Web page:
Please check the class syllabus or the semester Schedule of Classes for information on late withdrawal or medical leave. Students should also check with the Financial Aid Office, their academic advisor, Vocational Rehabilitation, and the Registrar prior to withdrawal to determine the consequences of leaving school midterm.

[Back to Top]

Accessibility and Safety

Most of the buildings at USU are accessible to persons with mobility impairments and have been equipped with appropriate warning devices. Accessibility information is available from the DRC or online. Students and visitors who identify a location that is not accessible are encouraged to contact the DRC at (435) 797-2444, so that we may identify and address architectural or other barriers. In the event that a classroom or lab is not accessible, the class may be moved to a different location. Please contact the DRC if additional modifications are needed.

Is the USU campus safe for a person with a disability?

USU has made every attempt to make the campus safe for all students. Appropriate fire alarms are in place, and all safety code requirements have been addressed. Persons with disabilities may have individual needs that should be considered. Students and visitors are encouraged to be attentive to the possibility of an evacuation emergency, and evaluate the locations where they reside and attend class, identifying possible evacuation routes. People who may require evacuation assistance should go to the nearest designated safe area and await assistance. Evacuation equipment (EvacuTrac) for persons with mobility impairments is located on the eighth floor of the Business Building, on the fifth floor of the University Inn, and in the incident command response van. Persons with disabilities are also encouraged to use cell phones and other electronic devices to assist with location in the event of an emergency.

[Back to Top]

Accessible parking

Permits for accessible parking may be obtained from USU Parking and Transportation Services. Students seeking permits should first obtain a placard issued by the state in which the vehicle is licensed. Students must supply medical information in order to get a permit. Forms can be picked up at the Cache County Courthouse, First Floor Assessor's Office, 179 North Main, Logan , (435) 716-7110. Their hours are from 8 a.m. to 5 p.m. , Monday through Friday.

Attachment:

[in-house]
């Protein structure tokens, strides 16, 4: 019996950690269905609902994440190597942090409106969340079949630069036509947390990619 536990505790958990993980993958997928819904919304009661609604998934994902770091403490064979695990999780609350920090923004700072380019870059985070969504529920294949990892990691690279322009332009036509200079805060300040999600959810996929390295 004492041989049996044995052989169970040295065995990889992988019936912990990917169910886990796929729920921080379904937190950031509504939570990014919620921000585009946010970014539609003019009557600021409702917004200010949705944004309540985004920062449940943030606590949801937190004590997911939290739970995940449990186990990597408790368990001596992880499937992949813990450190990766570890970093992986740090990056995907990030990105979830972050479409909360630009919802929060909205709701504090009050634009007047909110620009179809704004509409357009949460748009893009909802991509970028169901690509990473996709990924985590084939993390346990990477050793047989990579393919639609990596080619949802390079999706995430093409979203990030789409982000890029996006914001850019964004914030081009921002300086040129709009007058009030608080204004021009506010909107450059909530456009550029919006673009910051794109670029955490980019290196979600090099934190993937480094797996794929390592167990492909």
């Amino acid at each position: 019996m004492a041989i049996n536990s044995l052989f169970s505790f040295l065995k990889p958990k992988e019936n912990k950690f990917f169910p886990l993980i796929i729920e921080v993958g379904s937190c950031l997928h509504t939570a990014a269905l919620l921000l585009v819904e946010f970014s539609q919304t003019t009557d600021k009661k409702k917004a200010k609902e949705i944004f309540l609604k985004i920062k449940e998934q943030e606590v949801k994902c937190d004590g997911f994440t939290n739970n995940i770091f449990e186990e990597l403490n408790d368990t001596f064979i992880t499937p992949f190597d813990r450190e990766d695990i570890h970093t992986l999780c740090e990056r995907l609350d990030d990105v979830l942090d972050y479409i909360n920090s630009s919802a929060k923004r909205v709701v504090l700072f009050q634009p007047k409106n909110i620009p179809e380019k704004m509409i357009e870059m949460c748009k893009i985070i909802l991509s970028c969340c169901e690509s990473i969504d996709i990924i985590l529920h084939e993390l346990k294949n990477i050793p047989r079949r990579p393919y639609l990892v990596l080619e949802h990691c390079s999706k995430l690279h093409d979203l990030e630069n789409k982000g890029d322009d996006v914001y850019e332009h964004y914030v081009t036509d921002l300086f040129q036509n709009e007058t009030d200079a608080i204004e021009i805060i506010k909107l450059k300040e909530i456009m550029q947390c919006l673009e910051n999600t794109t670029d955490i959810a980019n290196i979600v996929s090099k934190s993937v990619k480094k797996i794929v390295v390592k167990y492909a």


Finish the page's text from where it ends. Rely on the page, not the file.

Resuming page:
USU Annual Disabled Stickers:

A permit purchased from the University is required and must be affixed to the state disabled-placard that hangs from the rear-view mirror. If a disabled license plate is used, a staff or student hanging permit will be issued. Once you have obtained your USU parking permit, you may park in any "disabled-only" parking space on campus. If the disabled spaces are occupied, you may park in any other legal space.

Temporary Medical Permits:

USU also issues temporary medical permits to students or staff members having a short-term mobility limitation (i.e., recent surgery, broken leg, etc.). The permit allows access to specific parking areas during the individual's class times or working hours.

In order to be issued a temporary medical permit, you must:

1. Have your doctor sign a verification form, that verifies your disability limitations and the duration that special access is needed.

2. Bring the signed form, along with your current class registration if you are a student, to USU Parking and Transportation Services. (Please allow 24 hours for processing.)

3. Purchase a student or staff permit. To be valid, a temporary permit must be placed on the dashboard of the driver's side, so that it may be easily seen through the window.

[Back to Top]

Transportation services

Aggie Shuttle:

The Aggie Shuttle provides on-campus transportation with four routes, operating from 7 a.m. to 5 p.m. , Monday through Friday, as well as one evening route, operating from 5 p.m. to 7 p.m., Monday through Friday.

Complete Aggie Shuttle maps are available on any Aggie Shuttle Bus, at USU Parking and Transportation Services, and at the Visitor Information Center.

Other Transportation Options: